California is experiencing a drought - a bad one. Nearly the entire state has been affected - our streams have dissipated, our lake shores have receeded, and our reservoirs have run dry. Restrictions on water usage are in place, and there's signs of the drought everywhere - in dead, brown grasses in the median of the road and in the empty fountains outside of office buildings. Sometimes I don't know how there's still water flowing out of my faucet when I turn on the shower.
But then, in mid January, it started raining. And it didn't stop for nearly two weeks. I hadn't seen anything like it since I'd lived in Southern California - and neither had my colleagues and friends who have lived here their whole lives. It was by no means an end to the drought, but it made a dent. Parts of Malibu even experienced flash flooding and mudslides. And the first thing on my mind was getting outside.
I was confident that the streams and waterfalls would be resurrected - even if just for a short time. So I headed to Solstice Canyon in Malibu, where the trail meanders past the remnants of a mid-century canyon mansion before ending at a waterfall.
The hike begins at a canyon road off the Pacific Coast Highway, and the sparking ocean disappears as the trail descends into the canyon. As we hiked the trail further into the shade of the trees, we heard first but later saw vibrant green parrots roosting in the ancient and giant trees. the stone walls of a brave early settler's cabin still stand across the creek on the other side of a new bridge. And there actually was a creek, babbling and flowing in all its glory. It sounded marvelous.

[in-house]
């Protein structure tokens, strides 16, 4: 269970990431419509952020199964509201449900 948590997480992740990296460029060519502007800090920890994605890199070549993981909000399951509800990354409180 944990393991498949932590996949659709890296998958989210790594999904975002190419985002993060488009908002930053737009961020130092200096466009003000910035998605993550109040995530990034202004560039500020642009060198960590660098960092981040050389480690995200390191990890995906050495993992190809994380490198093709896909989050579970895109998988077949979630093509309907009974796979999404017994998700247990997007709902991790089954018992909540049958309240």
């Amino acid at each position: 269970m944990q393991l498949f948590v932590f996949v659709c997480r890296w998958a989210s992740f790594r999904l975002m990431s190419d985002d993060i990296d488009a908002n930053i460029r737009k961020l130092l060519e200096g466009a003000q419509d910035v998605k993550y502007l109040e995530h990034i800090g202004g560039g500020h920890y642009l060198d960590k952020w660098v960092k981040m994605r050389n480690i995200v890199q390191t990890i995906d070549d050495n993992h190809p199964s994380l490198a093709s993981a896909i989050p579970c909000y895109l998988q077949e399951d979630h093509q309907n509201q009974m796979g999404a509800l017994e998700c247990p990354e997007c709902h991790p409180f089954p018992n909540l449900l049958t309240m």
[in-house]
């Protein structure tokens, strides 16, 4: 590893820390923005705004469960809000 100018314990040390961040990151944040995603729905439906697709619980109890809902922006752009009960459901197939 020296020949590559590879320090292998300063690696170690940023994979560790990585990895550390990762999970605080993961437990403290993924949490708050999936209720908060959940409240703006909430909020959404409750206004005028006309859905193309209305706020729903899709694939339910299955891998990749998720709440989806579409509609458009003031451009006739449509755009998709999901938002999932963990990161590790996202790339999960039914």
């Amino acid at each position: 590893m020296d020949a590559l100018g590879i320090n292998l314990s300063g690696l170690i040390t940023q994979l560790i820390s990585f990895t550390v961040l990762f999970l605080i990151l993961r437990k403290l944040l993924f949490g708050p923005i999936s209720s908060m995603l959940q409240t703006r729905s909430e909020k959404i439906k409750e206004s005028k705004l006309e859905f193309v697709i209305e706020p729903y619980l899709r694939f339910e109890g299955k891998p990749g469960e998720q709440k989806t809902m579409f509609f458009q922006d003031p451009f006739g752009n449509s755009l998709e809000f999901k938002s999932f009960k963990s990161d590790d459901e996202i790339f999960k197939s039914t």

The trail follows the creek, and actually crosses it on a few occasions, which gave me the opportunity to get my hiking boots wet for the first time. Following the creek upstream, the trail leads to the "Tropical Terrace House," the aptly named and architecturally trendy mid-century mansion that's since been scorched and reduced to two remaining chimneys and a large stone patio. And though it must have been incredibly difficult to build a home in a lush canyon, I soon realized why they did - they would have had a view of the waterfall from their bedroom.
Just around the corner from where that home once stood is the base of a multi-tiered waterfall. So close, that on a cool summer evening the sound of the falls could have lulled the occupants to sleep. But these days hikers are lucky to see any waterfall at all - the water is rarely flowing as a result of the drought.
I was thankful for the rain, but also thankful for the sun on the day of my hike. I was so happy to hear the sounds of flowing water and feel the spray from the waterfall as I climbed towards the top. Mailibu felt a little bit more alive that day - refreshed, renewed and a little more at ease. And so was I.